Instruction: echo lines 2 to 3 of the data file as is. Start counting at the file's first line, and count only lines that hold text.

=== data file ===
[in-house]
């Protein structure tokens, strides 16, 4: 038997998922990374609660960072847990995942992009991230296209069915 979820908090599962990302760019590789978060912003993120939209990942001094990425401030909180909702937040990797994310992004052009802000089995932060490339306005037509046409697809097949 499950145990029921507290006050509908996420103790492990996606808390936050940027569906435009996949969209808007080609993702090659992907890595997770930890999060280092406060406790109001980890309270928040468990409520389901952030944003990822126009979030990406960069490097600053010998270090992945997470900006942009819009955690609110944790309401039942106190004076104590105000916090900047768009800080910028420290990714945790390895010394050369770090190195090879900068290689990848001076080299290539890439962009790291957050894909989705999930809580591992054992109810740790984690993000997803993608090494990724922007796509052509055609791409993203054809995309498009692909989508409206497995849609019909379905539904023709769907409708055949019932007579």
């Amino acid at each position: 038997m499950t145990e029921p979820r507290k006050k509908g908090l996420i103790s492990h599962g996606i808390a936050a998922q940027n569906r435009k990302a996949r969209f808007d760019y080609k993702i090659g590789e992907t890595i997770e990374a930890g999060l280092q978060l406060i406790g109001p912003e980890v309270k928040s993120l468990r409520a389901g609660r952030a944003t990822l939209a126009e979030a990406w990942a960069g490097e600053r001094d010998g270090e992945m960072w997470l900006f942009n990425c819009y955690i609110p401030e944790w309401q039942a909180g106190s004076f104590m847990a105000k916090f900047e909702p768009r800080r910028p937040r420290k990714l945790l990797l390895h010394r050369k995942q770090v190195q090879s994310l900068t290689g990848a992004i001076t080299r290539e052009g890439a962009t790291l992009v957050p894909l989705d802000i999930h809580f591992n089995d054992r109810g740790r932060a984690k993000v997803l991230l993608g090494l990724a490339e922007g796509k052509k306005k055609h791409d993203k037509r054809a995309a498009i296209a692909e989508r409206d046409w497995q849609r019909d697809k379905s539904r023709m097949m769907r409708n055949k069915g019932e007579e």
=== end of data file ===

């Protein structure tokens, strides 16, 4: 038997998922990374609660960072847990995942992009991230296209069915 979820908090599962990302760019590789978060912003993120939209990942001094990425401030909180909702937040990797994310992004052009802000089995932060490339306005037509046409697809097949 499950145990029921507290006050509908996420103790492990996606808390936050940027569906435009996949969209808007080609993702090659992907890595997770930890999060280092406060406790109001980890309270928040468990409520389901952030944003990822126009979030990406960069490097600053010998270090992945997470900006942009819009955690609110944790309401039942106190004076104590105000916090900047768009800080910028420290990714945790390895010394050369770090190195090879900068290689990848001076080299290539890439962009790291957050894909989705999930809580591992054992109810740790984690993000997803993608090494990724922007796509052509055609791409993203054809995309498009692909989508409206497995849609019909379905539904023709769907409708055949019932007579």
């Amino acid at each position: 038997m499950t145990e029921p979820r507290k006050k509908g908090l996420i103790s492990h599962g996606i808390a936050a998922q940027n569906r435009k990302a996949r969209f808007d760019y080609k993702i090659g590789e992907t890595i997770e990374a930890g999060l280092q978060l406060i406790g109001p912003e980890v309270k928040s993120l468990r409520a389901g609660r952030a944003t990822l939209a126009e979030a990406w990942a960069g490097e600053r001094d010998g270090e992945m960072w997470l900006f942009n990425c819009y955690i609110p401030e944790w309401q039942a909180g106190s004076f104590m847990a105000k916090f900047e909702p768009r800080r910028p937040r420290k990714l945790l990797l390895h010394r050369k995942q770090v190195q090879s994310l900068t290689g990848a992004i001076t080299r290539e052009g890439a962009t790291l992009v957050p894909l989705d802000i999930h809580f591992n089995d054992r109810g740790r932060a984690k993000v997803l991230l993608g090494l990724a490339e922007g796509k052509k306005k055609h791409d993203k037509r054809a995309a498009i296209a692909e989508r409206d046409w497995q849609r019909d697809k379905s539904r023709m097949m769907r409708n055949k069915g019932e007579e």